Software Defined Networks (SDN) 

How to get maximum performance out of your IT infrastructure

IT managers have been preoccupied with virtualising their corporate IT for many years. After the cloud, workplaces and telephony, they are now focusing on their networks. This specialist article describes how IT decision-makers should go about it using SDN-based network architectures.

First published on 25 january 2019, updated

Data, storage space, and apps, etc. are already in the cloud. They can be accessed on smartphones, tablets or notebooks as well as business applications like payment systems and M2M applications. As you know, IT already offers these possibilities.


However, you also know that the more you have connected to your network, the greater the demand for performance, stability and scalability. What you therefore need is a network that is highly elastic so that it can react flexibly and in an agile manner to changing business requirements.


SDN-based network architectures meet all these requirements in full. They do so by replacing many network components with central software applications and a handful of standardised hardware components. Rather than lots of proprietary and dedicated hardware, as many functions as possible are virtualised and realised as software. This enables you to respond quickly and easily to change.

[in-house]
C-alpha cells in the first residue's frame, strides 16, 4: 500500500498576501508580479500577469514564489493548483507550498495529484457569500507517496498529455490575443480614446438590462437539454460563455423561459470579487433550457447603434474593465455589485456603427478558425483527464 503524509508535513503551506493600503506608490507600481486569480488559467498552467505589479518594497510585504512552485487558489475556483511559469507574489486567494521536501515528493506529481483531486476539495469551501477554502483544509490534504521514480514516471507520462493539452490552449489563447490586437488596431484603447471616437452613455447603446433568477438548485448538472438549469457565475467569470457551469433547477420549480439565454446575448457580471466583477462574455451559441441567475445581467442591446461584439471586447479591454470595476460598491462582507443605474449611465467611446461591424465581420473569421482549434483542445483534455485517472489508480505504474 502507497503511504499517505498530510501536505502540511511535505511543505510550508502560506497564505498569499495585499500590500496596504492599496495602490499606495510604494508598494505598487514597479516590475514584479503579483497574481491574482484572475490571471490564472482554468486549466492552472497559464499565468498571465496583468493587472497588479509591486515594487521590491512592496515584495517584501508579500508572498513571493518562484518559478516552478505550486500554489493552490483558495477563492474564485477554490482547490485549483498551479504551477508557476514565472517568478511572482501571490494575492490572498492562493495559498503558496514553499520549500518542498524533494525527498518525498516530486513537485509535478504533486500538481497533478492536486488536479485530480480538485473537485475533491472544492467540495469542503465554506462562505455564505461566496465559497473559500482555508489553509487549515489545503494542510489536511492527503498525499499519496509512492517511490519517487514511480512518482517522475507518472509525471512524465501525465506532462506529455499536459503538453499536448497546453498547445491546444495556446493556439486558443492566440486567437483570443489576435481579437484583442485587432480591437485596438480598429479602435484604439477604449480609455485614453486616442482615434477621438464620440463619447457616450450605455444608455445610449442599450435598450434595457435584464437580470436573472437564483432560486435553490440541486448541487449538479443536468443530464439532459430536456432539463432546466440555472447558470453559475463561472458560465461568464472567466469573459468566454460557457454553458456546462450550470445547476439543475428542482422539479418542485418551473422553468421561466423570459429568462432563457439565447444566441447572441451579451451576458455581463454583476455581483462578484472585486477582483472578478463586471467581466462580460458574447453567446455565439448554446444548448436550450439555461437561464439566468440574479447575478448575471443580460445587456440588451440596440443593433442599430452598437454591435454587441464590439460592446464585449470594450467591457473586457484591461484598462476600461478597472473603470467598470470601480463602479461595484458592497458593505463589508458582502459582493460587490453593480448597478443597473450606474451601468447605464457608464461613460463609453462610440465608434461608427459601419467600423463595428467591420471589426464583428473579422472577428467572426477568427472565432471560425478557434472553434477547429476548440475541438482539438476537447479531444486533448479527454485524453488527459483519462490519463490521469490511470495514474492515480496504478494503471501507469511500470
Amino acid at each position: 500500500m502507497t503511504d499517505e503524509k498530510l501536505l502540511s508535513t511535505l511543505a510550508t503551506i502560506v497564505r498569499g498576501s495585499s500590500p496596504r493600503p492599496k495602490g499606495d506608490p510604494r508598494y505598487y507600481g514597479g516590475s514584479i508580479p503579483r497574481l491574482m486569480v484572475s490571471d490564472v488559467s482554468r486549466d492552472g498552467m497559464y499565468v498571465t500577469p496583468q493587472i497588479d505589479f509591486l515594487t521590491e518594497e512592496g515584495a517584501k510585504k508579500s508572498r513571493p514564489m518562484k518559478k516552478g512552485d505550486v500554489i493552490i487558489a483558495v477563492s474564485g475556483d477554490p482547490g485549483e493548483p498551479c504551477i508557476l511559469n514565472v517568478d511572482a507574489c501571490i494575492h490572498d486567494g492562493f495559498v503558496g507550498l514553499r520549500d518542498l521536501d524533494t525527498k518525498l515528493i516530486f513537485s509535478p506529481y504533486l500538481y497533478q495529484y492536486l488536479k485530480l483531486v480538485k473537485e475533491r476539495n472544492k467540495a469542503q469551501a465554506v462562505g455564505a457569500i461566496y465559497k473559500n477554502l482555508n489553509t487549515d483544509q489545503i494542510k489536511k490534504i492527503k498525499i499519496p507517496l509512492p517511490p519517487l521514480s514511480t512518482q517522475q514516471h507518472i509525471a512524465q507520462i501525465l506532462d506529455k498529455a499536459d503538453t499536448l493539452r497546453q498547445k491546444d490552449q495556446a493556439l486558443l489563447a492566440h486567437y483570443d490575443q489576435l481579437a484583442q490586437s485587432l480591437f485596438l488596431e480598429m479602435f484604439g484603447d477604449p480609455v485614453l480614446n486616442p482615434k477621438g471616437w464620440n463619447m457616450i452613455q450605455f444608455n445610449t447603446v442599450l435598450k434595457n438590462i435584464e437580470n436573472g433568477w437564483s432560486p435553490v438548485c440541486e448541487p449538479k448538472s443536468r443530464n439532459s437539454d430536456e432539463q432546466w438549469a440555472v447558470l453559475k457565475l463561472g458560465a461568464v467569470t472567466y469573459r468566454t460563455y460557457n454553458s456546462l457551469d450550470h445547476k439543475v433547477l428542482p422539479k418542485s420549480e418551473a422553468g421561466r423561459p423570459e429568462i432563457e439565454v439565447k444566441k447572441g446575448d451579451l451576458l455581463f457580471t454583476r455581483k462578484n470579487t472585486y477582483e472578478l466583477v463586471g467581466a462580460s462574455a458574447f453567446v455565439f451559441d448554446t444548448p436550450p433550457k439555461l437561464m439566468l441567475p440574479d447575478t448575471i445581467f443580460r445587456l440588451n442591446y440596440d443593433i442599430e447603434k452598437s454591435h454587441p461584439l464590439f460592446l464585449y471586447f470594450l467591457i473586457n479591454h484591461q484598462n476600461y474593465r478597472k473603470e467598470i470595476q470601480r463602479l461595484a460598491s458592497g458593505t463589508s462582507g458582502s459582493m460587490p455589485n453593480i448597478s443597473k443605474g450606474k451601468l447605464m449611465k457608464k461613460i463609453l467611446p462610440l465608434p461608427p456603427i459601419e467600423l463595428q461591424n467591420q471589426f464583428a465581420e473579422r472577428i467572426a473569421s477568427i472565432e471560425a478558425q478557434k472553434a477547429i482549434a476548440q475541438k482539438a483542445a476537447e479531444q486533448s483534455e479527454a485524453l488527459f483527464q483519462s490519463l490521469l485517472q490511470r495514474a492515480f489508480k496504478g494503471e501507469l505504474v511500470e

An end-to-end perspective

Central and transparent end-to-end management helps execute customer wishes across network or national boundaries. SDN solutions like Enterprise Connect from Swisscom offer the necessary platform. Three goals are primary in this respect:

  1. The centralisation of resource and network management facilitates the everyday work of administrators. What’s more, uniform orchestration takes over the configuration and monitoring of all network elements. It communicates with the individual components of the services via APIs that autonomously report their status and errors to it. This orchestration provides an end-to-end perspective of the network, right down to the network element level. As a consequence, sources of errors can be identified and rectified quicker.

  2. The configuration of networks and services is coordinated rather than accessing individual components such as routers, switches, firewalls and access points separately, as was the case in the past. Thanks to SDN, “on-demand” configuration is faster and results in fewer faults because the overall perspective of the network automatically takes account of the interdependencies of individual systems. This far-reaching automation enables new applications and services to be rolled out far faster and simpler than before.

  3. The integration of third-party providers (e.g. AWS, Azure and SAP) can be defined in a customer-specific manner via the SDN platform. Additional services can be added simply, quickly, seamlessly and with the accustomed security at the touch of a button via a dashboard.

The SDN controller as the central architectural element